Monday, March 8, 2010

The History of Paying Attention

Many of us city dwellers tend to avoid all the people that we don't know. When someone strikes up a conversation with us, we think "Ah, but I don't know you." And we find ways to end the conversation, but on occasion if we see fit, we find reasons to keep the conversation going.

Well an occasion came yesterday in regards to conversations popping up with people we don't know. I was starving and being the irresponsible being that I am, I had no proper food in the house to consume. My refrigerator looked rather bleak. So, I went out to fetch a salad.

I went down to a coffee shop and inquired if the cashier preferred the Chinese salad or the Greek salad. He recommended Chinese, I blindly trusted him and I ordered the Chinese salad. I was about to be quite smarmy and time how long the salad took (So I could think to myself "Hey, I've been waiting 5.654 minutes!" but I decided I needed to learn patience, so I resisted that very strong urge).

I looked around the place looking for a place to sit when a gentleman approached me and said I may share his table, as there is room for two and there was no other available seats. I sat down at this table with this gentleman who was working on a macbook pro. We made small talk and he told me he was an artist. I raised my eyebrows in amusement. We watched someone spill coffee all over the counter and he said "that is someone you don't plan." I was in agreement with that statement. Then my salad came. I looked at it, foamed with excitement at attacking it and began to enthusiastically eat it. I chomped loudly, and I do feel sorry for the poor gentleman I was sitting next to me. He probably saw nothing but flying pieces of lettuce accompanied by an almond or two, a fork moving madly in motion and the sound of a very strong jaw in full force. Perhaps behind all this there was a face, but if so, it was only a blur. After a remarkably short period of time time, the gentleman said to me "How is your salad?" I replied that it was delicious and he said that I was eating it rather vigorously. I was. (Hey! That's what happens when you don't eat for five hours, okay? alright then!)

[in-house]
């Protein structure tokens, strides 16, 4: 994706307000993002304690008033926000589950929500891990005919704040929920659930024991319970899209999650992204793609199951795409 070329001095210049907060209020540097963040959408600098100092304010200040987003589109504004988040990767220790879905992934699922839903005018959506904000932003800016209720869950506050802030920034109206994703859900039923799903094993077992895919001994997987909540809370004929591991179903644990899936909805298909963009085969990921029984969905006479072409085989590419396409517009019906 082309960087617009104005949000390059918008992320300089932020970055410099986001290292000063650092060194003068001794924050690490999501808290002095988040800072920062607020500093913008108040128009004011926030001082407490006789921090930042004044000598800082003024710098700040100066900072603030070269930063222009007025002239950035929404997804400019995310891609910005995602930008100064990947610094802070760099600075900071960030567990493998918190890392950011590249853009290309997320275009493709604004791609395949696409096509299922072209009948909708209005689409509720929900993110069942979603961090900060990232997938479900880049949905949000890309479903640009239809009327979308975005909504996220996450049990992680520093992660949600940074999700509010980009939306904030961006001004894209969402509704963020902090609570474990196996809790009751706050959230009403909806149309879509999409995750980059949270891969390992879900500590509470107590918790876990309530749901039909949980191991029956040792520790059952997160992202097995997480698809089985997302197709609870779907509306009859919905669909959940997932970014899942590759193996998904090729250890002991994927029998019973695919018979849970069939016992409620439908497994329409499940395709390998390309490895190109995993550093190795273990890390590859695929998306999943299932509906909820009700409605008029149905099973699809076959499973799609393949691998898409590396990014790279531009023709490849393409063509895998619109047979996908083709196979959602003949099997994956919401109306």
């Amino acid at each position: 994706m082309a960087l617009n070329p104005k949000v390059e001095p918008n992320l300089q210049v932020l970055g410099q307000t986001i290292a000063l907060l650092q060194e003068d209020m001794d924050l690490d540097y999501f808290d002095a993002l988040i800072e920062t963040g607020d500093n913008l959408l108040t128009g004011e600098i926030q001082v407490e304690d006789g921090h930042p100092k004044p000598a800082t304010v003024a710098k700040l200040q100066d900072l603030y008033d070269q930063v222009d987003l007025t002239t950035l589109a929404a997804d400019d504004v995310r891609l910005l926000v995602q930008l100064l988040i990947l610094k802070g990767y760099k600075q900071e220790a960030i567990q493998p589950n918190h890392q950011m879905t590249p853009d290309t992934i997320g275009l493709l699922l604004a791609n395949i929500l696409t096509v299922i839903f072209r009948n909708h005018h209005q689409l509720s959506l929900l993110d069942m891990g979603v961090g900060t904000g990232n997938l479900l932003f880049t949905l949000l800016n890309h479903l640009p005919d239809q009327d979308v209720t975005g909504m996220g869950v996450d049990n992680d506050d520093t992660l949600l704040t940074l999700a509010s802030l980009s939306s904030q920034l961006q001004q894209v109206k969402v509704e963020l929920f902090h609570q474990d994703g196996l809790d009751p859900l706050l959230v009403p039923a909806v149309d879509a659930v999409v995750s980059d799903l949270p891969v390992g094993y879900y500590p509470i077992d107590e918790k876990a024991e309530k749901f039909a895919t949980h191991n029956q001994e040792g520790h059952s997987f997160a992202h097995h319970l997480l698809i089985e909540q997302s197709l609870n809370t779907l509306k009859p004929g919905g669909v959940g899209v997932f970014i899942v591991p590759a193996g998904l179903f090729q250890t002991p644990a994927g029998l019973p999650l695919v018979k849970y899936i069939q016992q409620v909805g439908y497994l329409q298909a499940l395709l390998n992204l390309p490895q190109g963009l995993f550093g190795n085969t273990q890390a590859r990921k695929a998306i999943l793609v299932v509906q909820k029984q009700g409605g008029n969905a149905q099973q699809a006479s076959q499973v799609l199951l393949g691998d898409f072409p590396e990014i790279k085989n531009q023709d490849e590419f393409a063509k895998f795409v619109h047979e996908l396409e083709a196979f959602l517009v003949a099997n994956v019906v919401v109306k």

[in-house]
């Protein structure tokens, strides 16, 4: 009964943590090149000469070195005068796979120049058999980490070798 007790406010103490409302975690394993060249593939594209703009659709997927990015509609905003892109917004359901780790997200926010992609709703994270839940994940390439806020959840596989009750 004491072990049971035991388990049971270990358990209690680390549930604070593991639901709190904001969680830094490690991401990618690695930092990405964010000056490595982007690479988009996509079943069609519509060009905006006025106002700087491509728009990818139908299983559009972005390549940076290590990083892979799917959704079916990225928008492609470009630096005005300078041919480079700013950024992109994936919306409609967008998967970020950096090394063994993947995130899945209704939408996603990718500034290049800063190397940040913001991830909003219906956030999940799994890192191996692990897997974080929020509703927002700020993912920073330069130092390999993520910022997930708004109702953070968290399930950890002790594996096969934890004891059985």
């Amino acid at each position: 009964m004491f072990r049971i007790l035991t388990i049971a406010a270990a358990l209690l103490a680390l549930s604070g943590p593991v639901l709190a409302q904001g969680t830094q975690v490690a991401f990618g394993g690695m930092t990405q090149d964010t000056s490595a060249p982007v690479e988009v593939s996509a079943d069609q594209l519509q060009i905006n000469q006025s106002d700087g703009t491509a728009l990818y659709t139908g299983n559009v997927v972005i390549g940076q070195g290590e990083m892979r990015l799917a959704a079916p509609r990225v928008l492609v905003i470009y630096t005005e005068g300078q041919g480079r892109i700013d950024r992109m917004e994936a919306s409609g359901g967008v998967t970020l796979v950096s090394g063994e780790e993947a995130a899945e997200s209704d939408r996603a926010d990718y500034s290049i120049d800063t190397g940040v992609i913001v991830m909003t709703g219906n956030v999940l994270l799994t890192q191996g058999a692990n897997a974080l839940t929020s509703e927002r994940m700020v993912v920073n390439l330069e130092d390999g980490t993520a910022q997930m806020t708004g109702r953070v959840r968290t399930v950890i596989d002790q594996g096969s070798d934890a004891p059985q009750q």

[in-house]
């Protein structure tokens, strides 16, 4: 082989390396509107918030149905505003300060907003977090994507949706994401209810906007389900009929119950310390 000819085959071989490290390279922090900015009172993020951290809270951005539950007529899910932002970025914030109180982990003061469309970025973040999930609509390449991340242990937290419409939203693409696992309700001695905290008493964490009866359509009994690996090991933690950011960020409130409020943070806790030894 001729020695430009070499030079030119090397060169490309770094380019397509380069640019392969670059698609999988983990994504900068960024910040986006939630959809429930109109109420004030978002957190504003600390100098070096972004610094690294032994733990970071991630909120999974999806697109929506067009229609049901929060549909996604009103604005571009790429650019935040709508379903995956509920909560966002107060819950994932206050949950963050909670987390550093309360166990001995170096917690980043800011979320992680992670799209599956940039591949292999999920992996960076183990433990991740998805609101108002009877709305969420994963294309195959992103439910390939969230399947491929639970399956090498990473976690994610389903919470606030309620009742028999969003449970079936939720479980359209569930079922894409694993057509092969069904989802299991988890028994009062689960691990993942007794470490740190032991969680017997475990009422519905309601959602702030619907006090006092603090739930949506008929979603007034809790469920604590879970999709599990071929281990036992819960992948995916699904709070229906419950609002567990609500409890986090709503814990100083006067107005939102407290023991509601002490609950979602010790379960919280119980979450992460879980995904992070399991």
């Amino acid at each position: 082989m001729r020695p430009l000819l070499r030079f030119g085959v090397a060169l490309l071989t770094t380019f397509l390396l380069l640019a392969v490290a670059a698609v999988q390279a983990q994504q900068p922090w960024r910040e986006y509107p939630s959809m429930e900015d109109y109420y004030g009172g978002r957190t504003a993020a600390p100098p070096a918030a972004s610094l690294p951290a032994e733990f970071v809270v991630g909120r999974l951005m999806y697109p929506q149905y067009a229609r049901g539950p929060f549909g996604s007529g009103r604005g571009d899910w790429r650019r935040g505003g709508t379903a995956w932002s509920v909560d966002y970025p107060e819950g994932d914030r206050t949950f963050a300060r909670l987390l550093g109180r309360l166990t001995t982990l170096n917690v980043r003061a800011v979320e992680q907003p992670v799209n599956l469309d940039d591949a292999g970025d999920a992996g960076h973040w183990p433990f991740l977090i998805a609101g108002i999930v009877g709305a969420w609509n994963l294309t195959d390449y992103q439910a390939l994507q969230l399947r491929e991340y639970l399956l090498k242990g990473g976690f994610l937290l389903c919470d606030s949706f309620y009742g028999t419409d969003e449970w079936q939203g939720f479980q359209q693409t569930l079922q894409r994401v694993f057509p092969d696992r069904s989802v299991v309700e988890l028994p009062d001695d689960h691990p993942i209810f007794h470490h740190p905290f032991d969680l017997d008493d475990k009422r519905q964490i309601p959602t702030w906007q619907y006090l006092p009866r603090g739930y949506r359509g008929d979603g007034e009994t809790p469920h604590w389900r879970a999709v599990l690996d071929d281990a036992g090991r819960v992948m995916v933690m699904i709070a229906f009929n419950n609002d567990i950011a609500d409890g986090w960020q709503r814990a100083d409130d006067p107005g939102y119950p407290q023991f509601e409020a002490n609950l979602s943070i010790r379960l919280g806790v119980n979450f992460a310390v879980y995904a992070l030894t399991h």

Then we continued to engage in smalltalk and he asked me if I liked to cook. I told him that I did and then he asked me what. I then went into a long, detailed and drawn out discourse on a quinoa dish I enjoy making, (as I have a Peruvian friend who told me the secret [I would tell you the secret, but then, it wouldn't be a secret anymore, now would it?]). I enthusiastically told him how savory it is and that really, it's so simple to make. After sometime, he looked at me and said: "What's quinoa?"

This got me to thinking (something I recommend one does only with the utmost caution). We understand our own worlds perfectly clearly, but other people cannot necessarily understand ours. To me, quinoa is an ordinary grain, something that I assume everyone knows about. (sigh yawn and double ho-hum). To him, quinoa? What's that?

So this patient artist listened to me ramble on about how good quinoa is if you cook it this way. But, it was a waste of time, as he didn't actually know what quinoa was. The moral of this rambling is this: don't assume people know exactly what you're talking about. They don't. They have no idea what you're going on about. Be clear. Be explicitly clear.